All front line professionals dealing with children should 1) keep a sharp eye out for hyperactivity caused by improper administration of a stimulant drug and 2) be able to distinguish between true-organic, ie., neuro-ADHD and SIH.x This table on the next page should help in the latter task.
DEFINED: ADHD is a structured syndrome disorder—a medical-psychological mix with educational and social consequences. There is a familial pattern, probably inherited.
SF:RS hyperactivity is a sign of family distress often extending to the school and other social environment giving rise to MSFs. A child plays the signal relayer role. One IP per family.
INCIDENCE: Much lower than commonly thought. 1/25 cases. More boys than girls (ratio of 3-4 to 1).
Strictly by the odds an SF:RS source will win out: the ratio of SIH to neuro-ADHD is 25/1. Girl-boy 1:1.
SYMPTOMS: Commonly listed for diagnosis are short attention span, distractibility, hyperactivity, and impulsiveness. Emotional lability is mentioned in the literature, but anxiety is not common. Learning disability can accompany the disorder. True ADHD is distinguished by its continuous and relentless nature. That is, the badly afflicted child, except when asleep, is restlessly overactive, twitching and jiggling constantly, and the degree of inattention is very hard to overcome.
Note: Distractibility primes the hyperactivity.
SIH children may variably display the triad of short attention span, distractibility, and hyperactivity. Symptoms come and go: definitely ‘on’ when in proximity to a split field. They are overactive and inattentive only some of the time. There is no real attention deficit, often the reverse—hyper-vigilance. If the above triad is intense, concentration diminishes and learning in school may be affected. Anxiety, visible or not, underlies hyperactivity.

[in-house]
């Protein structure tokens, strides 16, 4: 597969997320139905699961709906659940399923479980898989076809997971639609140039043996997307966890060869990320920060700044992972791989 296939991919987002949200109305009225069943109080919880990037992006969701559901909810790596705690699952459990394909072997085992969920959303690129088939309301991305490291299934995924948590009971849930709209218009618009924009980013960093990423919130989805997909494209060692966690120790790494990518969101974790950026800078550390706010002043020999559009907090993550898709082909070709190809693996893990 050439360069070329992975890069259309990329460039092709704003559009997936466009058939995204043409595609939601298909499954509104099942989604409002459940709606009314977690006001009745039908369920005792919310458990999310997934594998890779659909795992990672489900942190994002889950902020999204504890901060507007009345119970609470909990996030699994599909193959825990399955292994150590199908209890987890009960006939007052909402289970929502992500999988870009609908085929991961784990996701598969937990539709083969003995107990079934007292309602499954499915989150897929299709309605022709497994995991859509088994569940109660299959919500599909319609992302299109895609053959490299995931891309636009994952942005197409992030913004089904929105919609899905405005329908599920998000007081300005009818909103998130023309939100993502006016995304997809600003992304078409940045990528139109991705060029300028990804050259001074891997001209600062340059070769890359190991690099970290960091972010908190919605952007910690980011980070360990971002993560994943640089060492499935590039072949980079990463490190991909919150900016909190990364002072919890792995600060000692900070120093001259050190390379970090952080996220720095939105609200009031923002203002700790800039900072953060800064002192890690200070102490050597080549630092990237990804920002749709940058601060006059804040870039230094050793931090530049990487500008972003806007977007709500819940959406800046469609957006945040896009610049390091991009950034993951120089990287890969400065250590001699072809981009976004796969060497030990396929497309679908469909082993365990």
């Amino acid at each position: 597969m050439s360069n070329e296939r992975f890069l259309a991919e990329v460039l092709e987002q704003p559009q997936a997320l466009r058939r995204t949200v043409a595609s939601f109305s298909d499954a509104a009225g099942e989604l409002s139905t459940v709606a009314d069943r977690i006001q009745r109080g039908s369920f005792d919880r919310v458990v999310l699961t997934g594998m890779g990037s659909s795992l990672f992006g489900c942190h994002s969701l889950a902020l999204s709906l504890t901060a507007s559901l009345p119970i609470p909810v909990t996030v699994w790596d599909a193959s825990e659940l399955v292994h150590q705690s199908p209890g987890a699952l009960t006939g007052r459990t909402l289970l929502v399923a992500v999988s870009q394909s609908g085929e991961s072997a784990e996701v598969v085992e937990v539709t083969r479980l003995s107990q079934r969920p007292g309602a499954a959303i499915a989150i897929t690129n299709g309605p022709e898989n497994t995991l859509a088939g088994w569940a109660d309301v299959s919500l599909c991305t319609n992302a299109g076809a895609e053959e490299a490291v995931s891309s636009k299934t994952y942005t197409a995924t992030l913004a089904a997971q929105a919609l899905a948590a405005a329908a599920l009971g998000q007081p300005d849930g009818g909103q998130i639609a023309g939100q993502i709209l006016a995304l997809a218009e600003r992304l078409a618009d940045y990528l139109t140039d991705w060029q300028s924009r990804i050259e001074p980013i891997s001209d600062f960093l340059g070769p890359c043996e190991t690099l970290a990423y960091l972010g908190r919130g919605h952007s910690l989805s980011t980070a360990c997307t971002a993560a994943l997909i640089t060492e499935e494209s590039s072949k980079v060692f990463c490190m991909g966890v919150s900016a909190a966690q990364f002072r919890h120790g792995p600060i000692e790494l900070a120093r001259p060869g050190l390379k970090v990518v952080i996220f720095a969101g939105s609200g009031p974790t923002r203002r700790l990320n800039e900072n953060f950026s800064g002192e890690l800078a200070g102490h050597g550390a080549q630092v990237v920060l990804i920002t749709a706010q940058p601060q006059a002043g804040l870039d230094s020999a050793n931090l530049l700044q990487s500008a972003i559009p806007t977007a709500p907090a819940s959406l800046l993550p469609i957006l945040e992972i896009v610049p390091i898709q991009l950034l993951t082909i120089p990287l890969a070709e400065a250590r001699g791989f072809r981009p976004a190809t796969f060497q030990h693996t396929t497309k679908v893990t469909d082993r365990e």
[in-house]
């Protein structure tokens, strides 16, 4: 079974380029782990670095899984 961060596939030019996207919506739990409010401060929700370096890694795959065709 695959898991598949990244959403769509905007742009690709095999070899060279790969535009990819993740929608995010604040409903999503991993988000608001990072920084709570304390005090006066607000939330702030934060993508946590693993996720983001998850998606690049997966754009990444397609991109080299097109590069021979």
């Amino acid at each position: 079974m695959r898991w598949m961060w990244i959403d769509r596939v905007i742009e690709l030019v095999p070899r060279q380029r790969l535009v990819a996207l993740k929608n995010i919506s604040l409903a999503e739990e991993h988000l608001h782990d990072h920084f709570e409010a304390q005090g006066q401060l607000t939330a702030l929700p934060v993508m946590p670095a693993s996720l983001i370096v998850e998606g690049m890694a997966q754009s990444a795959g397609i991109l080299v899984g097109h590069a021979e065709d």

Hyperactivity primes the distractibility.
CAUSE: It is hypothesized that in ADHD the brainstem reticular system is not working up to par. A definite organic, neurological flavor with soft, non-localizing signs and a diffusely abnormal EEG is common.
No organic clinical flavor. In the family, blocked communication between the parents sets up a relayer system (SF:RS). At a higher social level there may be multiple split fields (MSFs) involving outsiders.
Rx: Stimulant drugs work favorably in just a day or two. A whole month’s trial, as recommended in the pharmaceutical sales-blurbs, is not at all necessary.
If a stimulant is tried it usually makes SF:RS-MSF children worse, revs them up! Sedatives just make them dopey. Family Rx, community conference.
Key point: Some clinicians make their diagnosis on the basis of a differential response to drug treatment, that is, a short trial of Ritalin—which is only partly okay. Before doing such a ‘trial of treatment’ try the ‘finger twitch’ test. And always see parents and child together at least once.
SPECIFIC RATIONAL TREATMENT OF SIH
Psychologists usually recommend a combination of drugs and behavioral modification for ‘ADHD.’xi No one can deny the seemingly good sense of such—hitting the problem with both barrels. But such a shotgun approach, it must be admitted, is pretty nonspecific. The essential difference I emphasize is: Management of hyperactivity should not be blind; its diagnosis should be accurately focused and its treatment tailored, i.e., varied according to specific cause.
ONE SPLIT FIELD: Dealing with a family SF:RS is simple and direct. The problem and its resolution can be seen first hand. It doesn’t require tedious and long drawn out individual therapy sessions. It can be as incisive as a surgical operation. And it cannot be overemphasized that it is worth trying before committing any child to any ‘trial’ time on any drug, let alone years on Ritalin. General steps, once an SF:RS is discerned, are: